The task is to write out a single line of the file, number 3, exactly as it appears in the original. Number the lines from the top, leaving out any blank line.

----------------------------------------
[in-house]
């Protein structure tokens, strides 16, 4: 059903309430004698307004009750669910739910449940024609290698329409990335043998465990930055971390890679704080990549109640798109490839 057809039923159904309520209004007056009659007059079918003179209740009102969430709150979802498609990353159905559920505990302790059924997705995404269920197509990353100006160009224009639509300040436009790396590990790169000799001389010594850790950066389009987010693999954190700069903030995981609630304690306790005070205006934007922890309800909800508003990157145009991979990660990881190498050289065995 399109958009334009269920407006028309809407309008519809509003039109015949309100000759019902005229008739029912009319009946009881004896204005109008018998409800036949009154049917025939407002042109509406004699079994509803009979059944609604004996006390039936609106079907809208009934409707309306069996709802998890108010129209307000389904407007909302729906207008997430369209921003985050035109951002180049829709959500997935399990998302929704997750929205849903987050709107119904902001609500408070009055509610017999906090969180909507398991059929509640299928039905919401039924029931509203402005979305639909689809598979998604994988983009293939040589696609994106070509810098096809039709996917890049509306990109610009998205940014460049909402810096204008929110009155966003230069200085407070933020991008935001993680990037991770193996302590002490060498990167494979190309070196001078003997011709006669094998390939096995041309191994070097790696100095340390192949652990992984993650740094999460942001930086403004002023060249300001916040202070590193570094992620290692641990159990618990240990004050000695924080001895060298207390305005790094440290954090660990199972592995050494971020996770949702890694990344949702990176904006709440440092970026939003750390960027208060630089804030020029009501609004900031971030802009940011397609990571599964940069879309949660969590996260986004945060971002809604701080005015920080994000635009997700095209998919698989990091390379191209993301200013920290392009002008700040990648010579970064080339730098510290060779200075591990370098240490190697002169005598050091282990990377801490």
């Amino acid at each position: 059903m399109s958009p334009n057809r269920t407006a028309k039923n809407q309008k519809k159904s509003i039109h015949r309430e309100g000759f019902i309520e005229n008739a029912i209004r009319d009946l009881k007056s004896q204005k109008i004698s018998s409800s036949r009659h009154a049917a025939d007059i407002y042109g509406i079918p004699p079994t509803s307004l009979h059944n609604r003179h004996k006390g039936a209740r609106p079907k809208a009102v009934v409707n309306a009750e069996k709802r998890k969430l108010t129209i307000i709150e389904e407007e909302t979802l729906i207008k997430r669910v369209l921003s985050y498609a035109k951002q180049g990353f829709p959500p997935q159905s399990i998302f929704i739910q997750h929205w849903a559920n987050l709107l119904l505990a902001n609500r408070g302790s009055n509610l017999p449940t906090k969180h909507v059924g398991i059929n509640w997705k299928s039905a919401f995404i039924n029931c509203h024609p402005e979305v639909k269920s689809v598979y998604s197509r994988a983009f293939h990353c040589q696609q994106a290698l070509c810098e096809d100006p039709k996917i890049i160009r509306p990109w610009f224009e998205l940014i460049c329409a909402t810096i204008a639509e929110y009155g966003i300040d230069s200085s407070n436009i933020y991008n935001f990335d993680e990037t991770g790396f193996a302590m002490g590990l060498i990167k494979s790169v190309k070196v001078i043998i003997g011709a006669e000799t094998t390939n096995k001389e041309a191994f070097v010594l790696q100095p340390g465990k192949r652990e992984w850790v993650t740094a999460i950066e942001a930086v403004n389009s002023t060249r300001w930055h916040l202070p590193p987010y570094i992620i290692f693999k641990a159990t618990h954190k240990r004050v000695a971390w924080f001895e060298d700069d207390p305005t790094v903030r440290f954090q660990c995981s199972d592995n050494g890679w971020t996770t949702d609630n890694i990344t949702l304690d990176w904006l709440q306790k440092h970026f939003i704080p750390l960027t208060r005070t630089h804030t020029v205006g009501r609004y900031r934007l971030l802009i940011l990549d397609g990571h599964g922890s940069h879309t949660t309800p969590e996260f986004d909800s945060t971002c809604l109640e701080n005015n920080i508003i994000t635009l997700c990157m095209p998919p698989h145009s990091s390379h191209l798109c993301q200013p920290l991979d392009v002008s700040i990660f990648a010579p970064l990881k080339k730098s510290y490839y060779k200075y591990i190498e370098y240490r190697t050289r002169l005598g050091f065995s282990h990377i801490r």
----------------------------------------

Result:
């Amino acid at each position: 059903m399109s958009p334009n057809r269920t407006a028309k039923n809407q309008k519809k159904s509003i039109h015949r309430e309100g000759f019902i309520e005229n008739a029912i209004r009319d009946l009881k007056s004896q204005k109008i004698s018998s409800s036949r009659h009154a049917a025939d007059i407002y042109g509406i079918p004699p079994t509803s307004l009979h059944n609604r003179h004996k006390g039936a209740r609106p079907k809208a009102v009934v409707n309306a009750e069996k709802r998890k969430l108010t129209i307000i709150e389904e407007e909302t979802l729906i207008k997430r669910v369209l921003s985050y498609a035109k951002q180049g990353f829709p959500p997935q159905s399990i998302f929704i739910q997750h929205w849903a559920n987050l709107l119904l505990a902001n609500r408070g302790s009055n509610l017999p449940t906090k969180h909507v059924g398991i059929n509640w997705k299928s039905a919401f995404i039924n029931c509203h024609p402005e979305v639909k269920s689809v598979y998604s197509r994988a983009f293939h990353c040589q696609q994106a290698l070509c810098e096809d100006p039709k996917i890049i160009r509306p990109w610009f224009e998205l940014i460049c329409a909402t810096i204008a639509e929110y009155g966003i300040d230069s200085s407070n436009i933020y991008n935001f990335d993680e990037t991770g790396f193996a302590m002490g590990l060498i990167k494979s790169v190309k070196v001078i043998i003997g011709a006669e000799t094998t390939n096995k001389e041309a191994f070097v010594l790696q100095p340390g465990k192949r652990e992984w850790v993650t740094a999460i950066e942001a930086v403004n389009s002023t060249r300001w930055h916040l202070p590193p987010y570094i992620i290692f693999k641990a159990t618990h954190k240990r004050v000695a971390w924080f001895e060298d700069d207390p305005t790094v903030r440290f954090q660990c995981s199972d592995n050494g890679w971020t996770t949702d609630n890694i990344t949702l304690d990176w904006l709440q306790k440092h970026f939003i704080p750390l960027t208060r005070t630089h804030t020029v205006g009501r609004y900031r934007l971030l802009i940011l990549d397609g990571h599964g922890s940069h879309t949660t309800p969590e996260f986004d909800s945060t971002c809604l109640e701080n005015n920080i508003i994000t635009l997700c990157m095209p998919p698989h145009s990091s390379h191209l798109c993301q200013p920290l991979d392009v002008s700040i990660f990648a010579p970064l990881k080339k730098s510290y490839y060779k200075y591990i190498e370098y240490r190697t050289r002169l005598g050091f065995s282990h990377i801490r």